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Pakistani minister: 'CPEC linked to civilian supremacy'

In an interview with DW, Pakistan's minister for ports and shipping, Hasil Bizenjo, talks about the China-Pakistan Economic Corridor (CPEC) project and the "necessity" of civilian supremacy for its success.

DW: You said in a recent statement that NATO had shown interest in using Pakistan's Gwadar port for its Afghanistan operations. How did that come about?

Hasil Bizenjo: Recently, we organized a conference in Karachi, inviting businessmen, importers and exporters, as well as a NATO contractor. There we discussed the Afghan transit issue also. The contractor requested us to allow NATO shipments to Afghanistanthrough Gwadar. We studied the proposal but eventually turned it down.

What was the reason behind that decision?

US-Pakistan ties are going through a bad phase right now. We cannot allow it at the moment.

Is China also against the NATO proposal?

Beijing has nothing to do with it; the US attitude is responsible for it. Having said that, it is likely that with the improvement in US-Pakistan relations, our government could reevaluate the NATO request in the future.

Bizenjo: 'There are some elements in Pakistan who want to derail the democratic set up in the country and replace it with technocracy or presidency'

The Gwadar port is a vital part of China's multibillion-dollar CPEC project. Do you think that the Iran-India Chabahar port project could diminish Gwadar's significance in the region?

The construction of one port never negatively impacts the construction of another port. There are many ports in a small place like Dubai. Hundreds of ports are functioning smoothly in India. Also, Chabahar cannot challenge Gwadar because the latter is nearer to Afghanistan. Therefore, the Gwadar port will not be affected by Chabahar.

Baluchistan's separatist groups, and also some political analysts, say that China, through CPEC, is turning Pakistan into its economic colony. They also say that Gwadar's local population is being neglected in CPEC-related jobs. How will you respond to this criticism?

The Gwadar port is still in its initial construction phase. There is still no big industry in the city. We can only gauge the impact of the project once it will be completed. But I am sure locals will hugely benefit from the project because China can never bring a big workforce to the area. China can only get some engineers and technical staff for supervision in certain areas of the project. There are only Baloch populations living in and around Gwadar, and the Baloch people will ultimately be the beneficiaries.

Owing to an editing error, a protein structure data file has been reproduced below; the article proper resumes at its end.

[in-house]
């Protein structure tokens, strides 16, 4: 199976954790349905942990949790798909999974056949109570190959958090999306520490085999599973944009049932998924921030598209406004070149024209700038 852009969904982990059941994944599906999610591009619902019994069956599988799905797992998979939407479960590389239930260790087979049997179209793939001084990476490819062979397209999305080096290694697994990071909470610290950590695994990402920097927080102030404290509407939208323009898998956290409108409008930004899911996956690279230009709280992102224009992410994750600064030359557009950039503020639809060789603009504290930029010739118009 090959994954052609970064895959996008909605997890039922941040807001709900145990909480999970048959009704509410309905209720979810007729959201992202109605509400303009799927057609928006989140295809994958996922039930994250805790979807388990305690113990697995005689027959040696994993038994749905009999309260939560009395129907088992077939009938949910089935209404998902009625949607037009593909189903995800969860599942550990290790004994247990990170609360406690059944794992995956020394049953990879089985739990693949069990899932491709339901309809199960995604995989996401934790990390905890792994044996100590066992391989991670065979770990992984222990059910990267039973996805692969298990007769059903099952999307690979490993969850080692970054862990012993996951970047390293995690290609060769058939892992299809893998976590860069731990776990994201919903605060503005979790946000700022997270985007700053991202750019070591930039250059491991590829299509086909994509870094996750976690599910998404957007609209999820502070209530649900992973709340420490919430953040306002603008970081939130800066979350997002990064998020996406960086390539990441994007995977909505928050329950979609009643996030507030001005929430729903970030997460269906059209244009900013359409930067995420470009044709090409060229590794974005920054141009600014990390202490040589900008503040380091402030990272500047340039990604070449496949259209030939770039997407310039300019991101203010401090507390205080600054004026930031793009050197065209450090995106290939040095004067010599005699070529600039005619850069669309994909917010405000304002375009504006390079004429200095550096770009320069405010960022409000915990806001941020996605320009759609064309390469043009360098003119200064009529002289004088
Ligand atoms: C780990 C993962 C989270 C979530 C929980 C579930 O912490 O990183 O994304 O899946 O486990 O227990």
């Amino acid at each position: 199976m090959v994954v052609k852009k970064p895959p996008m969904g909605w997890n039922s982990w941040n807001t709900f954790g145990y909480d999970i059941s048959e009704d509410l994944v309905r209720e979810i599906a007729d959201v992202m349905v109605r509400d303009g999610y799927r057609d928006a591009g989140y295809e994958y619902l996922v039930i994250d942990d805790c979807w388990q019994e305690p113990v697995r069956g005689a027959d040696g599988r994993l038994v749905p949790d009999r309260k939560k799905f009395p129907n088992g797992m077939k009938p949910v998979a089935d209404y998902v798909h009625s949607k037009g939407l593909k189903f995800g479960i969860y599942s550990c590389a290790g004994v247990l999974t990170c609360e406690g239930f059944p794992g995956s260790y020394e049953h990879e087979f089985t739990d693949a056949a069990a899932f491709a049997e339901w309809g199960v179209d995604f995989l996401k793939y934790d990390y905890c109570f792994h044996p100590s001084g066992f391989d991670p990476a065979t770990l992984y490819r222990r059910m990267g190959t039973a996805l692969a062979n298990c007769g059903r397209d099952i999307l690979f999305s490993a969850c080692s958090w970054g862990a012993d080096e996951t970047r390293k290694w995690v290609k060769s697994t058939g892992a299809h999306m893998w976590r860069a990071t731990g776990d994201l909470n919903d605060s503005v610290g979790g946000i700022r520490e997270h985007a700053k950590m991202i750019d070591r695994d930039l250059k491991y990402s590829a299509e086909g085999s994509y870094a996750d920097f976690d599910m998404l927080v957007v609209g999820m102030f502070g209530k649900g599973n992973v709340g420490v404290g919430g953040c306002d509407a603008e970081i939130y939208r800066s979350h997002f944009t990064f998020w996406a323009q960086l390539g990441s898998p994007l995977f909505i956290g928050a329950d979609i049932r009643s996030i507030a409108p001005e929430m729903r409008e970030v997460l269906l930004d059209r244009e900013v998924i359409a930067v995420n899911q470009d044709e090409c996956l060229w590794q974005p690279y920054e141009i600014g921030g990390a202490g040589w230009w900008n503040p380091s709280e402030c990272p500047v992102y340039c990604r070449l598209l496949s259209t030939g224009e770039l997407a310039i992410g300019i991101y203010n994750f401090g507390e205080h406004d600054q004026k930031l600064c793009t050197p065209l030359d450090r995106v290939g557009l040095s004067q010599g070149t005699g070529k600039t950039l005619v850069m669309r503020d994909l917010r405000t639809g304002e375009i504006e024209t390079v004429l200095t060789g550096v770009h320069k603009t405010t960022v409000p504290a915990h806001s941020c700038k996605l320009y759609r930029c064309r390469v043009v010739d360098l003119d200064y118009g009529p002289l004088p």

Last year, some media reports claimed that China was building a military base in Gwadar. China's foreign ministry swiftly denied those reports. How did those claims originate?

I believe the Indian lobby in the West spreads these kinds of lies. The question is that why would Beijing even think of establishing a military base in Gwadar? A military installation in the area would mean that China would want to get into a direct conflict with regional and international powers. And Pakistan is also not in a position to become part of it.

You're a veteran Baloch politician and an ally of former Prime Minister Nawaz Sharif, who was ousted by the Supreme Court in July last year on corruption allegations. How did Sharif's dismissal impact CPEC's implementation?

Democracy and development can't be divorced. There are some elements in Pakistan who want to derail the democratic set up in the country and replace it with technocracy or presidency. But these forces will never succeed in their plans. The general elections will be held on time this year and there will be a new government. Nawaz Sharif is a popular leader and many media groups have claimed that his Muslim League party will likely win the vote again.

The supremacy of the civilian rule in Pakistan is necessary to carry forward the country's development projects. Pakistan cannot go against international trends. All regional countries, including India, are following the economic development path. And the good thing is that Punjab, which has the biggest political clout in the country, has also joined this struggle for parliamentary supremacy and politics of development in the shape of former PM Sharif. I'm very optimistic about the future of democracy in Pakistan.

Mir Hasil Khan Bizenjo is the minister for ports and shipping in Pakistan. He hails from the Baluchistan province and heads the National Party, which demands greater rights for the Baloch people within the framework of constitutional democracy.

The interview was conducted by Shamil Shams in Karachi.


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